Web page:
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Risk, Metrics, and Models

It is widely agreed that managing IT security risk requires security metrics. This seems to be where widespread agreement stops, however. We generally agree that the goal of an IT security metric is to figure out that a Bad Thing™ has happened, is happening, or can be expected to happen in the future. However, we are struggling to determine which metrics to use. Moreover, experts believe that this problem is both of great urgency and of research grade.


If we are going to work through this phase of the maturing of IT security we must speak a common language derived from common conceptual frameworks. Take heart! We have examples to follow! The mathematics community has a long tradition of requiring term definition as a prerequisite to effective communication. For example, there are long-standing and agreed upon uses for the term METRIC.


Don't panic. I am not saying that the IT security community needs definitions and formalisms that mirror mathematical rigor.  Moreover, the requirement is not that there be one definition, although having a single definition would simplify our lives. Rather, the minimum requirement for effective communication  is that the definition we use be specified at the start of our conversation (at a minimum at the first use of the term).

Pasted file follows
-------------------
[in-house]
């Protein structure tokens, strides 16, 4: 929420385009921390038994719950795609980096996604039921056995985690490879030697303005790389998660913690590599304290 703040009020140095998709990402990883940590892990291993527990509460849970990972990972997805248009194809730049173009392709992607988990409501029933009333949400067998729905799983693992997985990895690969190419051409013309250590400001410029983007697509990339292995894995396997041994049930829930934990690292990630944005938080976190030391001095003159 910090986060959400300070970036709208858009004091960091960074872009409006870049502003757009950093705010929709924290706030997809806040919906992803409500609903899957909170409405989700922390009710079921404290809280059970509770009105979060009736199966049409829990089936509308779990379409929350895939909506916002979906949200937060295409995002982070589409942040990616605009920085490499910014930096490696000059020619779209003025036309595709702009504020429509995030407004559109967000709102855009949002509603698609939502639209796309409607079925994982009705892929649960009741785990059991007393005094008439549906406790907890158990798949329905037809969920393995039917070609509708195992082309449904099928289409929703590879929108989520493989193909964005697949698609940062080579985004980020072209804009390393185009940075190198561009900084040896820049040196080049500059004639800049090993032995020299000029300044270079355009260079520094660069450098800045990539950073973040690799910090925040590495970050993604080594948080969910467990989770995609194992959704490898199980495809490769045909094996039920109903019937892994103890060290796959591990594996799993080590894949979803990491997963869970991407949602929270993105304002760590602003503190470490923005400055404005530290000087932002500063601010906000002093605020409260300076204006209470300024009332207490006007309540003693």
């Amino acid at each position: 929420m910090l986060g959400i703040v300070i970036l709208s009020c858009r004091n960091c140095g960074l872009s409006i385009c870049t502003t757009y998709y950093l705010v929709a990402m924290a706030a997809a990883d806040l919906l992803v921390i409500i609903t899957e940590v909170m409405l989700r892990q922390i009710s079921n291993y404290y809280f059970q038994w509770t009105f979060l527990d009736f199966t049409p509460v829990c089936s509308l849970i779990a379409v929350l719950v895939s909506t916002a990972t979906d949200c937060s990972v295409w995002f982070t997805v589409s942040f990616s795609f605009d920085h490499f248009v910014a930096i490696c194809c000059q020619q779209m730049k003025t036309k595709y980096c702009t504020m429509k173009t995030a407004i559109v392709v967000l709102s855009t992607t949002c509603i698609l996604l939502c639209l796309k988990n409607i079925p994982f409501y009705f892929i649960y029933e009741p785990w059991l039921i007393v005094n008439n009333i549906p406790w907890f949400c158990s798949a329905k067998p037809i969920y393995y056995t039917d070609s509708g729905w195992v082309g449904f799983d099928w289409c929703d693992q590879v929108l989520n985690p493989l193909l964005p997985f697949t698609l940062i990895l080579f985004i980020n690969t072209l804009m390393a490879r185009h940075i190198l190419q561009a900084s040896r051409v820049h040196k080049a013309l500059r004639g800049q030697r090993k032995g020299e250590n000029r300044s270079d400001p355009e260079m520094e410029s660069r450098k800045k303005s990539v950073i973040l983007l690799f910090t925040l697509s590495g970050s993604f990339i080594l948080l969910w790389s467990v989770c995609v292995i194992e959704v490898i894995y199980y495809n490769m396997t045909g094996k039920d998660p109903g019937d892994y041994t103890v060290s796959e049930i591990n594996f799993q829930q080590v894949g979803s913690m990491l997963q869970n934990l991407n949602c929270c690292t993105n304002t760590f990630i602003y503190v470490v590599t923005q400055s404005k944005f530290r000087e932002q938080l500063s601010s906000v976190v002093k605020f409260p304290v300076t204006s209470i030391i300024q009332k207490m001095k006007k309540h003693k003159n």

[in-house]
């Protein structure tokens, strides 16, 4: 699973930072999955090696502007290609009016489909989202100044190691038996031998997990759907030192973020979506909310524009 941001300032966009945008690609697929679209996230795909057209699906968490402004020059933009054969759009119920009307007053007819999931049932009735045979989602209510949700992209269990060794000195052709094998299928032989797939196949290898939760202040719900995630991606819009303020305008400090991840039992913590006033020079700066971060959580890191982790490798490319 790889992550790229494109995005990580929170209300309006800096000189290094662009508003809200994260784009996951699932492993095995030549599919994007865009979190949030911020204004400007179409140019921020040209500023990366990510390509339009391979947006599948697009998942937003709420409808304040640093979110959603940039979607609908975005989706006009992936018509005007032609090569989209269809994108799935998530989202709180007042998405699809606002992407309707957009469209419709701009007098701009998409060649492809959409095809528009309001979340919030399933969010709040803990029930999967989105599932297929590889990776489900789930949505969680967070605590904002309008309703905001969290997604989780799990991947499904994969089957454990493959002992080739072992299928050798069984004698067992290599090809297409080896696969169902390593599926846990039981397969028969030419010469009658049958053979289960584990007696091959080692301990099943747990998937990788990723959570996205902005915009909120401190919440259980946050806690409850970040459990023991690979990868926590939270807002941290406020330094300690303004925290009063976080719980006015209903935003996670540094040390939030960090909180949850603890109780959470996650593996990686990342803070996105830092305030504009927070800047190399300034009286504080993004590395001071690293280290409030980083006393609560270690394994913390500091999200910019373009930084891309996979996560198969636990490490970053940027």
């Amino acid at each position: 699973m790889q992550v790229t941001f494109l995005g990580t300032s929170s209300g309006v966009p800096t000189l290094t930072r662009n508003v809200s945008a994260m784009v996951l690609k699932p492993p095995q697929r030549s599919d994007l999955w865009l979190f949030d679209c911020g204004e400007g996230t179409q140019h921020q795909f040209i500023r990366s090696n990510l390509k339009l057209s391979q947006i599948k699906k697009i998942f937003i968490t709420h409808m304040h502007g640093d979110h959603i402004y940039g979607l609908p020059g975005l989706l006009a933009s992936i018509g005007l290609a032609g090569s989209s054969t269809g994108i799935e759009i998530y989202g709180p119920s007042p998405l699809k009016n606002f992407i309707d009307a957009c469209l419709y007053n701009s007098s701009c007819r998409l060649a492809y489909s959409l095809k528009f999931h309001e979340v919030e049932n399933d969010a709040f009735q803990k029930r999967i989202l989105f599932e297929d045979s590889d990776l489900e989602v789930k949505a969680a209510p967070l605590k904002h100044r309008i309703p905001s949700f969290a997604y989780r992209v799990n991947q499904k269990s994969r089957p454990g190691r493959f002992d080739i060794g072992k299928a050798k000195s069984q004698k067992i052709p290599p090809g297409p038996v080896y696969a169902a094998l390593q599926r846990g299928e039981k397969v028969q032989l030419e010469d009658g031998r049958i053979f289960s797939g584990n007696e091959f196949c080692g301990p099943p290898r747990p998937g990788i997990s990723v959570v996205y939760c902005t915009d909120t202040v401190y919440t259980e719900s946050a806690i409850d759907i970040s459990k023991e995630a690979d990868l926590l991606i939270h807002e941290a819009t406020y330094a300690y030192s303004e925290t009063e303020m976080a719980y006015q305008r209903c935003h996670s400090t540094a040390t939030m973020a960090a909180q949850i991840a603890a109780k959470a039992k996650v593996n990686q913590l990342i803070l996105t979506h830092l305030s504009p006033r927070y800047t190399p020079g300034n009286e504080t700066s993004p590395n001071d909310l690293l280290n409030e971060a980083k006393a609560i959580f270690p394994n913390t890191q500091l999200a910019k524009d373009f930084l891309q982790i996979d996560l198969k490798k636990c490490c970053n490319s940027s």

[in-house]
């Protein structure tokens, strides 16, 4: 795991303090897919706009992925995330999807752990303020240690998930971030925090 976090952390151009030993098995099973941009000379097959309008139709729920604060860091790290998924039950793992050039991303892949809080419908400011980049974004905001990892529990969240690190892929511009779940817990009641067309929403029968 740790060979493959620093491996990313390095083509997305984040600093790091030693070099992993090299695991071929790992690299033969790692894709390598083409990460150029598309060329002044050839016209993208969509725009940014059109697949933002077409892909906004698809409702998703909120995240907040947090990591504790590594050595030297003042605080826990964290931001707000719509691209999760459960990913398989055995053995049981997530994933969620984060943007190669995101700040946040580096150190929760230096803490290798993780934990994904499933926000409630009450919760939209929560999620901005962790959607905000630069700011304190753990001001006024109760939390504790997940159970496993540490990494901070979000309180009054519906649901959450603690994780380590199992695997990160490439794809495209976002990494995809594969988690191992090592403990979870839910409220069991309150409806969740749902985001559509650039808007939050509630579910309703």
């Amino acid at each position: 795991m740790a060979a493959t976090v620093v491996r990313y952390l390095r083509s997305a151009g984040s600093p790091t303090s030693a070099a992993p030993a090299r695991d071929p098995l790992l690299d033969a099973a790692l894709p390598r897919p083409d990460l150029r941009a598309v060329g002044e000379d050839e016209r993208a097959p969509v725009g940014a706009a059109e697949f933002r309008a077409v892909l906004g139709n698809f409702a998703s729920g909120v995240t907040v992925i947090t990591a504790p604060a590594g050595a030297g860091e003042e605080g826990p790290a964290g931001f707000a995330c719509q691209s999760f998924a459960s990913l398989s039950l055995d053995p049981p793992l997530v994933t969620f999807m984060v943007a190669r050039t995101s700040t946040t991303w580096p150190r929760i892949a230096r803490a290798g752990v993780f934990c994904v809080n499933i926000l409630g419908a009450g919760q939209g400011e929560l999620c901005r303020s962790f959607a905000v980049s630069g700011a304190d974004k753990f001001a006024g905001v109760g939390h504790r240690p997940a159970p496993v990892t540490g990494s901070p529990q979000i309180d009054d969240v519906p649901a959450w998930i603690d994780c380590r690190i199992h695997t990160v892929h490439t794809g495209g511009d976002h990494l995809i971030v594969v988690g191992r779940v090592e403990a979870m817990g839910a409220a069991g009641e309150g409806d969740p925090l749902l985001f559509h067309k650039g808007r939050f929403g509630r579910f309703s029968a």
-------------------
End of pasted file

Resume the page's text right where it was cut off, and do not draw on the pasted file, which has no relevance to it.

And that brings me to the meat of our current conversation: modeling. I am comfortable in asserting that all useful metrics are derived from a specific formalism or model. If we want to agree on common IT security metrics then we need to agree on which formalisms and models are important.


Again, I am not saying that, with respect to models and formalisms, there can be only one. On the contrary, I will argue that there must be more than one. We are already in that position today, and I suggest that we embrace the value in that diversity. :)

Next time I would like to define what I mean by "model" and discuss why models are more valuable when they are predictive, descriptive, consistent, simple, structurally stable, and even when they are normative.


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